So LA County's Inter-Agency Council on Child Abuse and Neglect [ICAN] wanted some attention for their 2008 Child Death Review Report, and they got it. The front¢er recommendation--the only recommendation, in fact--is that "co-sleeping" is a "potentially lethal act."
Of 115 undetermined child deaths in LA County in 2006, 44, 38%, "were associated with co-sleeping. ICAN has previously made recommendations regarding the need for public awareness efforts to highlight the dangers of co-sleeping, yet co-sleeping deaths continue in alarming numbers."
Taking a closer look, 40 of the 44 deaths were <6mo [26 0-3mo, and 14 3-6mo]. 34 involved sleeping with one or two adults, and another 5 involved one adult and more than one kid. But beyond that, the data underlying this recommendation raises a great deal of questions, none of which seem to have been asked by the LA Times, which boiled the report down to, "Parents warned about sleeping with infants."
1) Does the term "co-sleeping" mean the same thing to yuppie hippie parents as it does to LA County coroners? Is it relevant or accurate to use the term of a conscious parenting strategy as a generic cause of death?
2) When the report says, "It should be noted that, anecdotally, many co-sleeping related deaths can be tied to parents who are under the influence of drugs or alcohol," and when one of the reports five specific action items is to train responding officers that they "should take steps to determine if a parent [in a 'baby not breathing call'] might have been under the influence of drugs or alcohol," and then no data about drug or alcohol involvement is released, does that mean that there is no systematic effort to determine the involvement of parental substance use/abuse in these cases?
3) Should a case where a high or drunk parent passes out and a kid suffocates be called "co-sleeping"? Or should it be classified alongside the 25 deaths of kids 0-6 months old "due to maternal substance abuse"? [Meth and coke each accounted for 12 deaths. Of those 25 deaths, only 7 kids made it to 6 months; the rest were classified as "fetal deaths."]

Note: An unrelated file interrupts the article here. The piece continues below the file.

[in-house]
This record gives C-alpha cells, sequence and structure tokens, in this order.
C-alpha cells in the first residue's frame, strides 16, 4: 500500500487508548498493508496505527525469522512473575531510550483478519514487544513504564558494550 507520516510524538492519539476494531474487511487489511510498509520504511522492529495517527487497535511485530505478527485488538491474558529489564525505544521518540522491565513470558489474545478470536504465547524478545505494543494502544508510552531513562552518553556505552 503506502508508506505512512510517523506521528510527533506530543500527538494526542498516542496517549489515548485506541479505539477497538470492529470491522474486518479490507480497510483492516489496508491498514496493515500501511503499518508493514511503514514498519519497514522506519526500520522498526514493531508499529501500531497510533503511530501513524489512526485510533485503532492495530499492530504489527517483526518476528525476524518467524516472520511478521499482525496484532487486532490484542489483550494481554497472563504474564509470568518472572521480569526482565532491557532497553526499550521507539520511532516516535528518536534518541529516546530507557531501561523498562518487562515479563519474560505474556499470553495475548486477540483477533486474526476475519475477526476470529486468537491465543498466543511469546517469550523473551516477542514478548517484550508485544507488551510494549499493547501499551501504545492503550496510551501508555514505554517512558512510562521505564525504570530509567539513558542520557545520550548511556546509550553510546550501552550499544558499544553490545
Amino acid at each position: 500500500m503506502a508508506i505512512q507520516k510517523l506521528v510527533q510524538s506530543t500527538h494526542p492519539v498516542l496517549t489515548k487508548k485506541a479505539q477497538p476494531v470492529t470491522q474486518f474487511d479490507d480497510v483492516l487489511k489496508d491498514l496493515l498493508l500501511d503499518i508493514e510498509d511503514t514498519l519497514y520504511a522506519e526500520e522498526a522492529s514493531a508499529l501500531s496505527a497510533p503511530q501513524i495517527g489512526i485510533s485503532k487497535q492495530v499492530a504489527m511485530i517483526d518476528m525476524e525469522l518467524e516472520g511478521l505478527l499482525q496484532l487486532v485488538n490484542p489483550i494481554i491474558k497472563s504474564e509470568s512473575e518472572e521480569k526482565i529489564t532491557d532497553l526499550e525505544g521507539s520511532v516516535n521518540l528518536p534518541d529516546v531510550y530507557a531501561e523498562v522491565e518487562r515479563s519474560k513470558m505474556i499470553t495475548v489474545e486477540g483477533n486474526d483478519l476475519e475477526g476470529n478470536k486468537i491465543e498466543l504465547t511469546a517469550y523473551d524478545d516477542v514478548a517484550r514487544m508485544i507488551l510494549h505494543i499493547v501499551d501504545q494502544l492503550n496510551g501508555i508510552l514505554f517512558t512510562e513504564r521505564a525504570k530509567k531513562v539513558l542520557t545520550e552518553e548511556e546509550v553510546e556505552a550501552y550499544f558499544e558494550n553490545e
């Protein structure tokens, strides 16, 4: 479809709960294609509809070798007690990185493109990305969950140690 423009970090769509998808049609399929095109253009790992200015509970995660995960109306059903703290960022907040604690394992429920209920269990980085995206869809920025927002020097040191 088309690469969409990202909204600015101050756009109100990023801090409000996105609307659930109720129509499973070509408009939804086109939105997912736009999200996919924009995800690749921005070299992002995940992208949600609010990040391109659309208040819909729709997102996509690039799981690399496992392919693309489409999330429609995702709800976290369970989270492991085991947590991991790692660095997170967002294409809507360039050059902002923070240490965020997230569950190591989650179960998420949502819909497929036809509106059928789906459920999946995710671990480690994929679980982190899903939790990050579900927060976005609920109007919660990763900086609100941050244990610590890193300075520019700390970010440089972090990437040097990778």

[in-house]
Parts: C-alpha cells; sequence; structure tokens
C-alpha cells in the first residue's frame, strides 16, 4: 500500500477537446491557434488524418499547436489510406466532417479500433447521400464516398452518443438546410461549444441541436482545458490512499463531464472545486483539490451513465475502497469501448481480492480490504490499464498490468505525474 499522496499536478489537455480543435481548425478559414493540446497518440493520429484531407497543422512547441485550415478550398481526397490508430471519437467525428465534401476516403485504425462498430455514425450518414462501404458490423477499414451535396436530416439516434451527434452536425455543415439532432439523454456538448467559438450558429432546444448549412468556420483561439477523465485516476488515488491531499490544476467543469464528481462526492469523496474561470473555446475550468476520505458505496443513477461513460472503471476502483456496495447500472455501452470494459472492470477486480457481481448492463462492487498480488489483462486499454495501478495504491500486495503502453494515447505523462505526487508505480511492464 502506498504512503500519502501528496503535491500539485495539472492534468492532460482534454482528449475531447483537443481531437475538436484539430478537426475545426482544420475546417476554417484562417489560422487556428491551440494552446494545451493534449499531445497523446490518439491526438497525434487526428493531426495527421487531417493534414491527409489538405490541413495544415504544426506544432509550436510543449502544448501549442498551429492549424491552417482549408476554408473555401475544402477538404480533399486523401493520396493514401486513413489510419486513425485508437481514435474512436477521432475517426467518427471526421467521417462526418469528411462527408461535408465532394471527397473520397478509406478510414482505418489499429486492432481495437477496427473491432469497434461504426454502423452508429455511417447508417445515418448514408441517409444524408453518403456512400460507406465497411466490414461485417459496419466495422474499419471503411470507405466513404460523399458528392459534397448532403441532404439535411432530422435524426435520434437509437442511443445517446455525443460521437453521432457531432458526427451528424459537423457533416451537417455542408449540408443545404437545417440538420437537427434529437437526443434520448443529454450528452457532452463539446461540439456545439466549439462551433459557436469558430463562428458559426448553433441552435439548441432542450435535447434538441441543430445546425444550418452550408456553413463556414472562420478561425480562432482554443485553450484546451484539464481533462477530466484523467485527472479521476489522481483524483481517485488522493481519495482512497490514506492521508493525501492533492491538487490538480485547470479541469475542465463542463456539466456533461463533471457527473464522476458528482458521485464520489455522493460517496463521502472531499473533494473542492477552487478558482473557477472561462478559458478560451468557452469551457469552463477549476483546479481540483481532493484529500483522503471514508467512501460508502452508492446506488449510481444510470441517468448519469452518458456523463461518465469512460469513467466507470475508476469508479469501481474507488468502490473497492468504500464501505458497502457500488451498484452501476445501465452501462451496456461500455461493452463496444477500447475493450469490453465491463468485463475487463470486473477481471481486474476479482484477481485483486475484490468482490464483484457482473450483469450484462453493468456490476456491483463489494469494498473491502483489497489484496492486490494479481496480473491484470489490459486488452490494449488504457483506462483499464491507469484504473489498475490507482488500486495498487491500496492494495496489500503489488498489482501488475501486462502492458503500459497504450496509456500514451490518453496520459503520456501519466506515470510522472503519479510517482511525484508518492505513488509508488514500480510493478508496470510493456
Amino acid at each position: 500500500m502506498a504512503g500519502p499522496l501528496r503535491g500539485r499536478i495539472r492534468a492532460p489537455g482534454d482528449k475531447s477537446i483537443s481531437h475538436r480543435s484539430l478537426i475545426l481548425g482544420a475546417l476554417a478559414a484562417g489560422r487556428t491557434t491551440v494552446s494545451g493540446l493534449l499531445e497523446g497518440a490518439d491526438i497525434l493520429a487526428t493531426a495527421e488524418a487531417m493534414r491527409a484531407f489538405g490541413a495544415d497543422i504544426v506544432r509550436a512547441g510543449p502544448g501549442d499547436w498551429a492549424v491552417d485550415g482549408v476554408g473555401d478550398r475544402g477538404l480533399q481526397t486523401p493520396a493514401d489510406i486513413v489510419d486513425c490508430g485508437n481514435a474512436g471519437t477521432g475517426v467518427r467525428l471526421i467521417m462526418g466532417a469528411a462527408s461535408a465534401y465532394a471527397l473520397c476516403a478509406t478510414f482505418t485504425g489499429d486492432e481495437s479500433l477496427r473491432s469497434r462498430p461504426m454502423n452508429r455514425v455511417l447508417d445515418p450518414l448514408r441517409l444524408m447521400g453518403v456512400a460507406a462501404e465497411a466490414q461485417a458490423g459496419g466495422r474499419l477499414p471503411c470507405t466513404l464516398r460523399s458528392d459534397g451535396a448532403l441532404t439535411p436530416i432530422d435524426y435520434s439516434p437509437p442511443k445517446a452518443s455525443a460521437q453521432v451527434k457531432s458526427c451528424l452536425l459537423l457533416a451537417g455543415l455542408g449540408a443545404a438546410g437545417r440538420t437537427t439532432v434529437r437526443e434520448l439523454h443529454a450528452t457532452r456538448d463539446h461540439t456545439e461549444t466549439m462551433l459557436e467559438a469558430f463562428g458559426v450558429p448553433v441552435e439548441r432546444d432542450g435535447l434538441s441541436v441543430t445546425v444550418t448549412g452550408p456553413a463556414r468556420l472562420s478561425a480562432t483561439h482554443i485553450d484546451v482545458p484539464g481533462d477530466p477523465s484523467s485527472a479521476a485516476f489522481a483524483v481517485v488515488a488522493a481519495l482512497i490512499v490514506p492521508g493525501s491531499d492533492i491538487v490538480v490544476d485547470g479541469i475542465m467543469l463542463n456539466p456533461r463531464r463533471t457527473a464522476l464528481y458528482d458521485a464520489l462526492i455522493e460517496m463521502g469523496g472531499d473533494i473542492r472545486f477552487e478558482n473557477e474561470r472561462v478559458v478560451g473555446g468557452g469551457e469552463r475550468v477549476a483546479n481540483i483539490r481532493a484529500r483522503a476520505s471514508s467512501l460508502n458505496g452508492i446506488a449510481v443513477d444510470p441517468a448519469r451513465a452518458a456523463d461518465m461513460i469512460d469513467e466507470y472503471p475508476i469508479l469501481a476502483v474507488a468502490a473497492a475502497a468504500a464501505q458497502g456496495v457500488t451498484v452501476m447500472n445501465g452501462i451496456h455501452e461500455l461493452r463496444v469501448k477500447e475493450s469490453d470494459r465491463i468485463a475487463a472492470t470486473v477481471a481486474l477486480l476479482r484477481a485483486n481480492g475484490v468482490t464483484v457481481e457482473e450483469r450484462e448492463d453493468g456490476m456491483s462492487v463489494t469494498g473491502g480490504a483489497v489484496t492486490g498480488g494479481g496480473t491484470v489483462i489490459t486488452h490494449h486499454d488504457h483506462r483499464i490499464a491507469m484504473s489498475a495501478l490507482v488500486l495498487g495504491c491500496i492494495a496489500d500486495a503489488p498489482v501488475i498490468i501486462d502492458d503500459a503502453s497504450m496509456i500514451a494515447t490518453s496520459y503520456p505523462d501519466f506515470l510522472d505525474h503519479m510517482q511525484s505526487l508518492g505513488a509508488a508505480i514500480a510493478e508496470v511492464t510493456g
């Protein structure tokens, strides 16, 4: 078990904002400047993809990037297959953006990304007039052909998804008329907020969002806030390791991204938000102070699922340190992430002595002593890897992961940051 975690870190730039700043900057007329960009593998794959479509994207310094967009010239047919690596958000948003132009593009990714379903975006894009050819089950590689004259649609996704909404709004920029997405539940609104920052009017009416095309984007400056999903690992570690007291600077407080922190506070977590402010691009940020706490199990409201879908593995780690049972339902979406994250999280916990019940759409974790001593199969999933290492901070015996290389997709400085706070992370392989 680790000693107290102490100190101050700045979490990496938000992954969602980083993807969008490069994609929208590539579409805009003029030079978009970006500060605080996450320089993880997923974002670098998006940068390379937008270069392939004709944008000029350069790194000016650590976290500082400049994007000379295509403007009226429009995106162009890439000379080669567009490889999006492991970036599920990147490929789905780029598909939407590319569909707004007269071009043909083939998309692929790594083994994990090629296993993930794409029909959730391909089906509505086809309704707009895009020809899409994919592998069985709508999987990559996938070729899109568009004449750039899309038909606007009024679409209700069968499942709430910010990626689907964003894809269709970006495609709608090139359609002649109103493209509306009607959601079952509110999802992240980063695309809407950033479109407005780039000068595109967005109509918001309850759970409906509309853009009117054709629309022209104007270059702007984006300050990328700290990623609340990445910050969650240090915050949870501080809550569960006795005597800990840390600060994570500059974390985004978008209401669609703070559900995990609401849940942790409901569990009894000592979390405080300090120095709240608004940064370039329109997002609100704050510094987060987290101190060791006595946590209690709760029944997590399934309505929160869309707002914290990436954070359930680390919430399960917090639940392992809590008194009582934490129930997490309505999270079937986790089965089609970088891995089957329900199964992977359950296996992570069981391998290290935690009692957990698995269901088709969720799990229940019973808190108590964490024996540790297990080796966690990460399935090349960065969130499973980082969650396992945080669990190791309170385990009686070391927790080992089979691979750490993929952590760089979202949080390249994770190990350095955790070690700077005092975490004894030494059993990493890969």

4) If there are several callouts for over-represented groups in the report, why does the 3x over-representation of African Americans in the deaths "associated with co-sleeping" [29.5% of deaths vs 9.8% of the child population] not warrant a mention?
5) Hey wait, there were only two suffocation deaths and no SIDS. Are the other 71 undetermined deaths attributed to SIDS, in which case, SIDS is by far the major cause of undetermined infant death [duh], or are all the SIDS deaths classified as "natural causes," and are thus screened out by the ICAN staff before they even begin their tally? Would anyone pay attention to a report that called for renewed vigilance against SIDS?
1) Not at all.
2) Nope, a huge blind spot.
3) Probably with the coke & meth.
4) No idea, is there a socio-economic or geographic slice of this data that's more relevant?
5) No idea, and probably not.
Parents warned about sleeping with infants [latimes via dt reader dt]
Get the 2008 Child Death Review Report (pdf) at the ICAN National Center For Child Fatality Review site [ican-ncfr.org]